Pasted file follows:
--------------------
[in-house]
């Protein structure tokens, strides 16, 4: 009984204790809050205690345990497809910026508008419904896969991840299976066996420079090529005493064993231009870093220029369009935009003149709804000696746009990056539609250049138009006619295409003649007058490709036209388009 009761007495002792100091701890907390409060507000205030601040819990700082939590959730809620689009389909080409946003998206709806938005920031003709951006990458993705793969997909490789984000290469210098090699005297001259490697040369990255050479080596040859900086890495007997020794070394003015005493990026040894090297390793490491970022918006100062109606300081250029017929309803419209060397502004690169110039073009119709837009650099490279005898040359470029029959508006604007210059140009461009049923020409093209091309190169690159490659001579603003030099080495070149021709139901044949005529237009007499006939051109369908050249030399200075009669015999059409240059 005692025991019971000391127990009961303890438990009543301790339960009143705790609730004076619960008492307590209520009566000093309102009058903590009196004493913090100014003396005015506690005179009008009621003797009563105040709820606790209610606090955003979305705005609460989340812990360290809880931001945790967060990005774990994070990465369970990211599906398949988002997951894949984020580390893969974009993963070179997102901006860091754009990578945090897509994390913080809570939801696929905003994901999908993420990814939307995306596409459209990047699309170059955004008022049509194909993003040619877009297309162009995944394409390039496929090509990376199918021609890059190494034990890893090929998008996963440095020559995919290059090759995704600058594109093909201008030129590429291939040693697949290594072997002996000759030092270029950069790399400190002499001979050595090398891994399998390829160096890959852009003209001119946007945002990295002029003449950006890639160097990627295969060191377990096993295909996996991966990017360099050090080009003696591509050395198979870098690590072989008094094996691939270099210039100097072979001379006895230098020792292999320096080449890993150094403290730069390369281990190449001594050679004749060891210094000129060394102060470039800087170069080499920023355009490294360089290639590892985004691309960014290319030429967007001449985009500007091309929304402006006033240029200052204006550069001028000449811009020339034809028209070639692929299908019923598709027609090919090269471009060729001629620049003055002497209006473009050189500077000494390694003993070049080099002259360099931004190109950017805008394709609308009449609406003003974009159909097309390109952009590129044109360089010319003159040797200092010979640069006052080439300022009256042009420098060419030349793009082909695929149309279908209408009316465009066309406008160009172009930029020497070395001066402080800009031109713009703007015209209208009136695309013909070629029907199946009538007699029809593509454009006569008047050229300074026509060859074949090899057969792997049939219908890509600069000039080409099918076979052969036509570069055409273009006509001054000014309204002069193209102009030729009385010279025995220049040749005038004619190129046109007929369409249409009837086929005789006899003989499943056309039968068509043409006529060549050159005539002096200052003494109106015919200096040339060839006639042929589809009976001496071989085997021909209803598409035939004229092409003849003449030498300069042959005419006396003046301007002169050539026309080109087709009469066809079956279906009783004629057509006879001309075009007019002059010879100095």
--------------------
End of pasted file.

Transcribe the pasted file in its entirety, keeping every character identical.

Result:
[in-house]
């Protein structure tokens, strides 16, 4: 009984204790809050205690345990497809910026508008419904896969991840299976066996420079090529005493064993231009870093220029369009935009003149709804000696746009990056539609250049138009006619295409003649007058490709036209388009 009761007495002792100091701890907390409060507000205030601040819990700082939590959730809620689009389909080409946003998206709806938005920031003709951006990458993705793969997909490789984000290469210098090699005297001259490697040369990255050479080596040859900086890495007997020794070394003015005493990026040894090297390793490491970022918006100062109606300081250029017929309803419209060397502004690169110039073009119709837009650099490279005898040359470029029959508006604007210059140009461009049923020409093209091309190169690159490659001579603003030099080495070149021709139901044949005529237009007499006939051109369908050249030399200075009669015999059409240059 005692025991019971000391127990009961303890438990009543301790339960009143705790609730004076619960008492307590209520009566000093309102009058903590009196004493913090100014003396005015506690005179009008009621003797009563105040709820606790209610606090955003979305705005609460989340812990360290809880931001945790967060990005774990994070990465369970990211599906398949988002997951894949984020580390893969974009993963070179997102901006860091754009990578945090897509994390913080809570939801696929905003994901999908993420990814939307995306596409459209990047699309170059955004008022049509194909993003040619877009297309162009995944394409390039496929090509990376199918021609890059190494034990890893090929998008996963440095020559995919290059090759995704600058594109093909201008030129590429291939040693697949290594072997002996000759030092270029950069790399400190002499001979050595090398891994399998390829160096890959852009003209001119946007945002990295002029003449950006890639160097990627295969060191377990096993295909996996991966990017360099050090080009003696591509050395198979870098690590072989008094094996691939270099210039100097072979001379006895230098020792292999320096080449890993150094403290730069390369281990190449001594050679004749060891210094000129060394102060470039800087170069080499920023355009490294360089290639590892985004691309960014290319030429967007001449985009500007091309929304402006006033240029200052204006550069001028000449811009020339034809028209070639692929299908019923598709027609090919090269471009060729001629620049003055002497209006473009050189500077000494390694003993070049080099002259360099931004190109950017805008394709609308009449609406003003974009159909097309390109952009590129044109360089010319003159040797200092010979640069006052080439300022009256042009420098060419030349793009082909695929149309279908209408009316465009066309406008160009172009930029020497070395001066402080800009031109713009703007015209209208009136695309013909070629029907199946009538007699029809593509454009006569008047050229300074026509060859074949090899057969792997049939219908890509600069000039080409099918076979052969036509570069055409273009006509001054000014309204002069193209102009030729009385010279025995220049040749005038004619190129046109007929369409249409009837086929005789006899003989499943056309039968068509043409006529060549050159005539002096200052003494109106015919200096040339060839006639042929589809009976001496071989085997021909209803598409035939004229092409003849003449030498300069042959005419006396003046301007002169050539026309080109087709009469066809079956279906009783004629057509006879001309075009007019002059010879100095």